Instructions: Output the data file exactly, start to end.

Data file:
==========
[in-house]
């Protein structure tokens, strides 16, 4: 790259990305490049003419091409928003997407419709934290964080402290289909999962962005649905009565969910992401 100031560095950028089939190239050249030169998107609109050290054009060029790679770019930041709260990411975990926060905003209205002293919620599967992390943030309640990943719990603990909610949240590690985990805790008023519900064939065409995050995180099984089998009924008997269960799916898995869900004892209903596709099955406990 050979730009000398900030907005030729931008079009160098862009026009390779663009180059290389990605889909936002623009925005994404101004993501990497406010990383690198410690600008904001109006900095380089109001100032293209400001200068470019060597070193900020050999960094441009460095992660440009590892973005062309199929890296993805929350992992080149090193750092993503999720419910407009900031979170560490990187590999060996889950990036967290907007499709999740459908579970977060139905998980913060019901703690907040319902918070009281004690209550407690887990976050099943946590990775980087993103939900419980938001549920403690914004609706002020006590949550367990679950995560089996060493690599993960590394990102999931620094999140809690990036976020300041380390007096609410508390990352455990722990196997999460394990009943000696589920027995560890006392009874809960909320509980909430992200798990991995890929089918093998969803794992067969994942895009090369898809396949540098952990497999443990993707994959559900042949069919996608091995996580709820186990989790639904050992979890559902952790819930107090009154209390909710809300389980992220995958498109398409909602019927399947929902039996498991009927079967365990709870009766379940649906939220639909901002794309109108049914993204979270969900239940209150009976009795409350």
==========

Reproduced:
[in-house]
């Protein structure tokens, strides 16, 4: 790259990305490049003419091409928003997407419709934290964080402290289909999962962005649905009565969910992401 100031560095950028089939190239050249030169998107609109050290054009060029790679770019930041709260990411975990926060905003209205002293919620599967992390943030309640990943719990603990909610949240590690985990805790008023519900064939065409995050995180099984089998009924008997269960799916898995869900004892209903596709099955406990 050979730009000398900030907005030729931008079009160098862009026009390779663009180059290389990605889909936002623009925005994404101004993501990497406010990383690198410690600008904001109006900095380089109001100032293209400001200068470019060597070193900020050999960094441009460095992660440009590892973005062309199929890296993805929350992992080149090193750092993503999720419910407009900031979170560490990187590999060996889950990036967290907007499709999740459908579970977060139905998980913060019901703690907040319902918070009281004690209550407690887990976050099943946590990775980087993103939900419980938001549920403690914004609706002020006590949550367990679950995560089996060493690599993960590394990102999931620094999140809690990036976020300041380390007096609410508390990352455990722990196997999460394990009943000696589920027995560890006392009874809960909320509980909430992200798990991995890929089918093998969803794992067969994942895009090369898809396949540098952990497999443990993707994959559900042949069919996608091995996580709820186990989790639904050992979890559902952790819930107090009154209390909710809300389980992220995958498109398409909602019927399947929902039996498991009927079967365990709870009766379940649906939220639909901002794309109108049914993204979270969900239940209150009976009795409350």